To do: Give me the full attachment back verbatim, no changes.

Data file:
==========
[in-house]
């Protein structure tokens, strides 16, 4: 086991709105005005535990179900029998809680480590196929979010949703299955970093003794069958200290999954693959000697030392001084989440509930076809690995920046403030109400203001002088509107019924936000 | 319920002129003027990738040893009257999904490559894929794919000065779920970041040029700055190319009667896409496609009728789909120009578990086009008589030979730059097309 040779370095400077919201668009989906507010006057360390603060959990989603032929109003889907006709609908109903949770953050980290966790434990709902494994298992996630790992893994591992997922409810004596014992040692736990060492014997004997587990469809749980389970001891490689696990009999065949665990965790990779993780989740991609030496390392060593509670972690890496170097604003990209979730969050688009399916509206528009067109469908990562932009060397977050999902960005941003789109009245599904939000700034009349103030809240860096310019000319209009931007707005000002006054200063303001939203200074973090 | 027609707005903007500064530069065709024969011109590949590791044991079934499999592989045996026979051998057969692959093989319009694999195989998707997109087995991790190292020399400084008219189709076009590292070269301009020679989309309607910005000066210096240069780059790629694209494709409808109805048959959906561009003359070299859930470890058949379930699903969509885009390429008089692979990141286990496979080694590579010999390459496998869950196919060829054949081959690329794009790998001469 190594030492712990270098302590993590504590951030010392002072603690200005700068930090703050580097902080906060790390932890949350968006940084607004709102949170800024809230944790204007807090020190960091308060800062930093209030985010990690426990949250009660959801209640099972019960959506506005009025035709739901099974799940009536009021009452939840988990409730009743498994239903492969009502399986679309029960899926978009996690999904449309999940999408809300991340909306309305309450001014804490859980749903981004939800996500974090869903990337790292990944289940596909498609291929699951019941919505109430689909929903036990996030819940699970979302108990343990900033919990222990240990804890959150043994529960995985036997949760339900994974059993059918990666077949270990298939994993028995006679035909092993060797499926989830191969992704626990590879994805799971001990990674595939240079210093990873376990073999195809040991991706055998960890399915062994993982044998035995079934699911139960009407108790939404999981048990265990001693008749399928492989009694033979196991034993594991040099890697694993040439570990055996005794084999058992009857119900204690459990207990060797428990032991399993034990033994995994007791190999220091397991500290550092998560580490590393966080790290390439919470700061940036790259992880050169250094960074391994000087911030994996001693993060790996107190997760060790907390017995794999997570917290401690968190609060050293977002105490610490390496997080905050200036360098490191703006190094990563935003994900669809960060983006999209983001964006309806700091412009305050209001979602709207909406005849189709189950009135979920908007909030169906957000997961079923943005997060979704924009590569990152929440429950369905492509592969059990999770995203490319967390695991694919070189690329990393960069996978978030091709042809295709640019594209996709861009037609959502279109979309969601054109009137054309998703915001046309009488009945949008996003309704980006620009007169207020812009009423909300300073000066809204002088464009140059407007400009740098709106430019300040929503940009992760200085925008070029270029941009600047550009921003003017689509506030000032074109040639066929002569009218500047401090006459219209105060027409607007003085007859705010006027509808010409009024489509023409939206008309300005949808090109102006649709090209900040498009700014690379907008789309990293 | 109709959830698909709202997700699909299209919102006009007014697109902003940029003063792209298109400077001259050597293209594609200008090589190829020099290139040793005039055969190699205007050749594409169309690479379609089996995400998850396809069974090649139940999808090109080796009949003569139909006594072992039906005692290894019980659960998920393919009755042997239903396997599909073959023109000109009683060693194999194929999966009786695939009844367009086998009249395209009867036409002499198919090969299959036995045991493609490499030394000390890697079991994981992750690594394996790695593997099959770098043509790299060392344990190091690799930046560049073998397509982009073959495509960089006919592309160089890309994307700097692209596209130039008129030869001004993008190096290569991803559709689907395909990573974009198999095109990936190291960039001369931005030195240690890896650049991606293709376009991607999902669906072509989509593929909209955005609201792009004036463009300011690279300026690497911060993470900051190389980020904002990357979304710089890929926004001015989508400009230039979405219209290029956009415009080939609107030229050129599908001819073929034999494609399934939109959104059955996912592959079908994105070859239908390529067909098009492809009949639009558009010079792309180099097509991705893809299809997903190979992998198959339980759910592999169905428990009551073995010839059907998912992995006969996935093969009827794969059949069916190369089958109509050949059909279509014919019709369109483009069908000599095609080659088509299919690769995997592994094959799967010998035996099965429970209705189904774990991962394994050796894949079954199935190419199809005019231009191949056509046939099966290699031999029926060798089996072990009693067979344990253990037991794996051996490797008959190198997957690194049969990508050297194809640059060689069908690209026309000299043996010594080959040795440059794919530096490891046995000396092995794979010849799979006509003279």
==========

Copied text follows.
[in-house]
């Protein structure tokens, strides 16, 4: 086991709105005005535990179900029998809680480590196929979010949703299955970093003794069958200290999954693959000697030392001084989440509930076809690995920046403030109400203001002088509107019924936000 | 319920002129003027990738040893009257999904490559894929794919000065779920970041040029700055190319009667896409496609009728789909120009578990086009008589030979730059097309 040779370095400077919201668009989906507010006057360390603060959990989603032929109003889907006709609908109903949770953050980290966790434990709902494994298992996630790992893994591992997922409810004596014992040692736990060492014997004997587990469809749980389970001891490689696990009999065949665990965790990779993780989740991609030496390392060593509670972690890496170097604003990209979730969050688009399916509206528009067109469908990562932009060397977050999902960005941003789109009245599904939000700034009349103030809240860096310019000319209009931007707005000002006054200063303001939203200074973090 | 027609707005903007500064530069065709024969011109590949590791044991079934499999592989045996026979051998057969692959093989319009694999195989998707997109087995991790190292020399400084008219189709076009590292070269301009020679989309309607910005000066210096240069780059790629694209494709409808109805048959959906561009003359070299859930470890058949379930699903969509885009390429008089692979990141286990496979080694590579010999390459496998869950196919060829054949081959690329794009790998001469 190594030492712990270098302590993590504590951030010392002072603690200005700068930090703050580097902080906060790390932890949350968006940084607004709102949170800024809230944790204007807090020190960091308060800062930093209030985010990690426990949250009660959801209640099972019960959506506005009025035709739901099974799940009536009021009452939840988990409730009743498994239903492969009502399986679309029960899926978009996690999904449309999940999408809300991340909306309305309450001014804490859980749903981004939800996500974090869903990337790292990944289940596909498609291929699951019941919505109430689909929903036990996030819940699970979302108990343990900033919990222990240990804890959150043994529960995985036997949760339900994974059993059918990666077949270990298939994993028995006679035909092993060797499926989830191969992704626990590879994805799971001990990674595939240079210093990873376990073999195809040991991706055998960890399915062994993982044998035995079934699911139960009407108790939404999981048990265990001693008749399928492989009694033979196991034993594991040099890697694993040439570990055996005794084999058992009857119900204690459990207990060797428990032991399993034990033994995994007791190999220091397991500290550092998560580490590393966080790290390439919470700061940036790259992880050169250094960074391994000087911030994996001693993060790996107190997760060790907390017995794999997570917290401690968190609060050293977002105490610490390496997080905050200036360098490191703006190094990563935003994900669809960060983006999209983001964006309806700091412009305050209001979602709207909406005849189709189950009135979920908007909030169906957000997961079923943005997060979704924009590569990152929440429950369905492509592969059990999770995203490319967390695991694919070189690329990393960069996978978030091709042809295709640019594209996709861009037609959502279109979309969601054109009137054309998703915001046309009488009945949008996003309704980006620009007169207020812009009423909300300073000066809204002088464009140059407007400009740098709106430019300040929503940009992760200085925008070029270029941009600047550009921003003017689509506030000032074109040639066929002569009218500047401090006459219209105060027409607007003085007859705010006027509808010409009024489509023409939206008309300005949808090109102006649709090209900040498009700014690379907008789309990293 | 109709959830698909709202997700699909299209919102006009007014697109902003940029003063792209298109400077001259050597293209594609200008090589190829020099290139040793005039055969190699205007050749594409169309690479379609089996995400998850396809069974090649139940999808090109080796009949003569139909006594072992039906005692290894019980659960998920393919009755042997239903396997599909073959023109000109009683060693194999194929999966009786695939009844367009086998009249395209009867036409002499198919090969299959036995045991493609490499030394000390890697079991994981992750690594394996790695593997099959770098043509790299060392344990190091690799930046560049073998397509982009073959495509960089006919592309160089890309994307700097692209596209130039008129030869001004993008190096290569991803559709689907395909990573974009198999095109990936190291960039001369931005030195240690890896650049991606293709376009991607999902669906072509989509593929909209955005609201792009004036463009300011690279300026690497911060993470900051190389980020904002990357979304710089890929926004001015989508400009230039979405219209290029956009415009080939609107030229050129599908001819073929034999494609399934939109959104059955996912592959079908994105070859239908390529067909098009492809009949639009558009010079792309180099097509991705893809299809997903190979992998198959339980759910592999169905428990009551073995010839059907998912992995006969996935093969009827794969059949069916190369089958109509050949059909279509014919019709369109483009069908000599095609080659088509299919690769995997592994094959799967010998035996099965429970209705189904774990991962394994050796894949079954199935190419199809005019231009191949056509046939099966290699031999029926060798089996072990009693067979344990253990037991794996051996490797008959190198997957690194049969990508050297194809640059060689069908690209026309000299043996010594080959040795440059794919530096490891046995000396092995794979010849799979006509003279």